On the way to my Balkans trip, I made a quick stop in Bratislava, where I was flying to Sofia from. (Amazing tip by the way, you can ride RegioJet – Student Agency train – from Brno to Bratislava for 8 EUROS round trip!)
I arrived by train somehow both bright-eyed and sleepy on a very overcast day. On my walk from the train station to the center, I snapped a photo of this gnarled tree:
If you walk from the station toward the center, you’ll see some interesting and funny sights. Bratislava, like Brno, has some nice buildings with interesting and eclectic architecture – I love their colors but they are a bit washed out with the day.
Here’s a colorfully painted souvenir shop offering sewn goods, clothes, and other Slovak crafts:
A cute family bakery:
An *American* restaurant… “This is America!” For the record, that’s exactly what the Statue of Liberty looks like.
And an encouraging sight in this current age of radicalism!
I was making a beeline to one of my favorite restaurants, Soupa. And I was lucky, because they’re only only Monday-Friday and I was getting there Friday at noon. I realized, though, that this isn’t the most relaxing option, as there is always a line as well as limited seating and no one monitoring who comes in, so there is a big chance you have to sit with a stranger or feel the pressure to eat fast and so, leave sooner.
My 7 euro meal included a potato veggie soup, a spiced veggie rice dish, and a chocolate-mango cake. Yum.
After I was pushed out of Soupa by my anxiety that I was taking seats from other hungry customers, I realized I had about three hours before I had to head to the airport. Not wanting to spend that time walking around because of the weather, I went off in the direction of the pretty Old Town hoping to find a nice cafe. A few twists and turns of cobblestone alleys later, I was not disappointed.
This church, with original city walls, is on the edge of the Old City center. Across the highway was the historical Jewish part, which was considered separate in those days too (but without the highway). On top of the church spire is a gold crown!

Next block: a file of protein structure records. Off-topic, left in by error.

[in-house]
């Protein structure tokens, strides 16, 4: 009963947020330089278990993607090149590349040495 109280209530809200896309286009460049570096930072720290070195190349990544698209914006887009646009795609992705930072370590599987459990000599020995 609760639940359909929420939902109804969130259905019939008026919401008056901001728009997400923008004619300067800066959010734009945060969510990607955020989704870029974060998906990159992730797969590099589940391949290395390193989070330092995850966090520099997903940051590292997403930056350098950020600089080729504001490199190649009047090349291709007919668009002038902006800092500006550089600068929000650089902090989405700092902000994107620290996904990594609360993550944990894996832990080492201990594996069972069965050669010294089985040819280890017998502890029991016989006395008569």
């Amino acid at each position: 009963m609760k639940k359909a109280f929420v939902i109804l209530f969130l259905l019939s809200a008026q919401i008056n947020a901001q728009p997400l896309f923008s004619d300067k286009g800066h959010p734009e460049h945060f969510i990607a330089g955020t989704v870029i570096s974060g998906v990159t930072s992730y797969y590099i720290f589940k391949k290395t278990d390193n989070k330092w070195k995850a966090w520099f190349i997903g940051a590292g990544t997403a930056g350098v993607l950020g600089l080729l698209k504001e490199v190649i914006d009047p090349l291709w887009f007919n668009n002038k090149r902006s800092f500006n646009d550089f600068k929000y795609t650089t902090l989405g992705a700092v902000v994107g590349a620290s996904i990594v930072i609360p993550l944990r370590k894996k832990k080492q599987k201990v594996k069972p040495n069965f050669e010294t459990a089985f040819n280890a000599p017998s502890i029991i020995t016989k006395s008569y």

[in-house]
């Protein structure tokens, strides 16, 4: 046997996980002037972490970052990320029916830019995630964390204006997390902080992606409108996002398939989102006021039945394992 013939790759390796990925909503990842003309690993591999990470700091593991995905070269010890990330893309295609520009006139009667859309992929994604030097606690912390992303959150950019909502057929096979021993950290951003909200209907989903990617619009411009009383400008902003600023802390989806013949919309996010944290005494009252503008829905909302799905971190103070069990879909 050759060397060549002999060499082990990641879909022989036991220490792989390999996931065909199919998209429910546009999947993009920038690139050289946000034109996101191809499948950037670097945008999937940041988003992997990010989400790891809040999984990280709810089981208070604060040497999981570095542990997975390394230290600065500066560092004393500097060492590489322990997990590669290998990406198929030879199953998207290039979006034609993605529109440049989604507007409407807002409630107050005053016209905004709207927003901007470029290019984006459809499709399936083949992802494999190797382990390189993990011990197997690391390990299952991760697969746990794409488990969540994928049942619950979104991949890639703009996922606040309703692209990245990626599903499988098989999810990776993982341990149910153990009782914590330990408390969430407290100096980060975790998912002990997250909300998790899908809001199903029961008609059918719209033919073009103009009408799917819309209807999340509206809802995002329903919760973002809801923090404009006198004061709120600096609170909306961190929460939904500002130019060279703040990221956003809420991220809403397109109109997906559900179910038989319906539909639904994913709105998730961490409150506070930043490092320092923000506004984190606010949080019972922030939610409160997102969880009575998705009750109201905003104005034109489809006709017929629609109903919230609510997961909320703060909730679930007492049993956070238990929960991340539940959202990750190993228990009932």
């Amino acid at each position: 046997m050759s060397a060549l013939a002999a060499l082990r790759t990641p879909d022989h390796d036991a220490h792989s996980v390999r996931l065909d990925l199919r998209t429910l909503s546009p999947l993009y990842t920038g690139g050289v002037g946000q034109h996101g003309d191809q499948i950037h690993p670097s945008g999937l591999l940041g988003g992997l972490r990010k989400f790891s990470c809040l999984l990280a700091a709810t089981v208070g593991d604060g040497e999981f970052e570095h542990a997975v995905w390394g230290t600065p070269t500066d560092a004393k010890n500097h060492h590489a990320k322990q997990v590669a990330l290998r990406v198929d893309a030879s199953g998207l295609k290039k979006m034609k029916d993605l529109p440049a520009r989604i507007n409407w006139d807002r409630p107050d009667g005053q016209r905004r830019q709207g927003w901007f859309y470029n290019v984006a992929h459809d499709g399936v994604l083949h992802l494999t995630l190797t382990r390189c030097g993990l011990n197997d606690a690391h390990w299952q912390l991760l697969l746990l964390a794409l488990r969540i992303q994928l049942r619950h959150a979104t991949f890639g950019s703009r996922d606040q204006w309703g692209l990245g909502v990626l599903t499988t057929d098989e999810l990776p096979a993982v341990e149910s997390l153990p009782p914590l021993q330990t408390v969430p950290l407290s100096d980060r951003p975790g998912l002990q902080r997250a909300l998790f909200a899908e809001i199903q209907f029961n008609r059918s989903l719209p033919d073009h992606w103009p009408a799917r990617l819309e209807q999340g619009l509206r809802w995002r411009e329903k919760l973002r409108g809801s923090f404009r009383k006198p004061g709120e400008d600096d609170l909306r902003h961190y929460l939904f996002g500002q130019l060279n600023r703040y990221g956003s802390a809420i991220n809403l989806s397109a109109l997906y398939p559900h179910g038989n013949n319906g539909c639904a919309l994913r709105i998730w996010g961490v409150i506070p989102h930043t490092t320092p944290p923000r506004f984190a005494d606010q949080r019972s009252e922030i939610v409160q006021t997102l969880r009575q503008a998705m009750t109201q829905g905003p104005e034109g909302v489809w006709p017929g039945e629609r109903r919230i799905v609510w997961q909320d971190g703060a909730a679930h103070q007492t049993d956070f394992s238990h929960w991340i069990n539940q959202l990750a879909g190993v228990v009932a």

Descend into the Old City by way of the staircases. This sign, “E’leven Books and Coffee” beckoned to me from a modest doorway near St. Michael’s. It was such a lucky find. Inside, it was quiet and comfortable, and the shelves were lined with Czech, German and English books. I ordered a lungo and a lemonade, took a small stack of books to peruse, and sat down to enjoy.
It is clear that the coffee shop is devoted to books, with the drinks as just a bonus, as this cost me less than 4 euros!
On my way out, I was acquainted with the namesake of this sweet little cafe:
I would definitely go back if I were in the area again! Off to the airport, an easy half hour ride from the center with bus 61.
The really cool thing about the Bratislava airport, which is named Štefáník, is that you will find the explanation of this honor on a sign across from the giant, World War I-era airplane hanging from the ceiling above the hordes of coffee-sippers!
This airplane – an Italian bomber biplane – is called the “Caproni Ca 33,” and is the only existing replica in the world. It was flown by General Milan Rastislav Štefáník as he returned to Slovakia in 1919. The aircraft could fly up to 130 km/h and is made of wood, fabric and steel. The propellers are 100 years old and are original. Štefáník flew it in reconnaissance missions during the war. He’ll be remembered variously as a scientist, aviator, astronomer, military analyst and diplomat. The airport has had the name of this important Slovak since 1997.
It was a good wish for happy flying!
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Thank you for bringing back old memories. We lived in Bratislava for a year and a half before moving back to Sweden in 2014. Really enjoy every time we are able to return for a visit. 🙂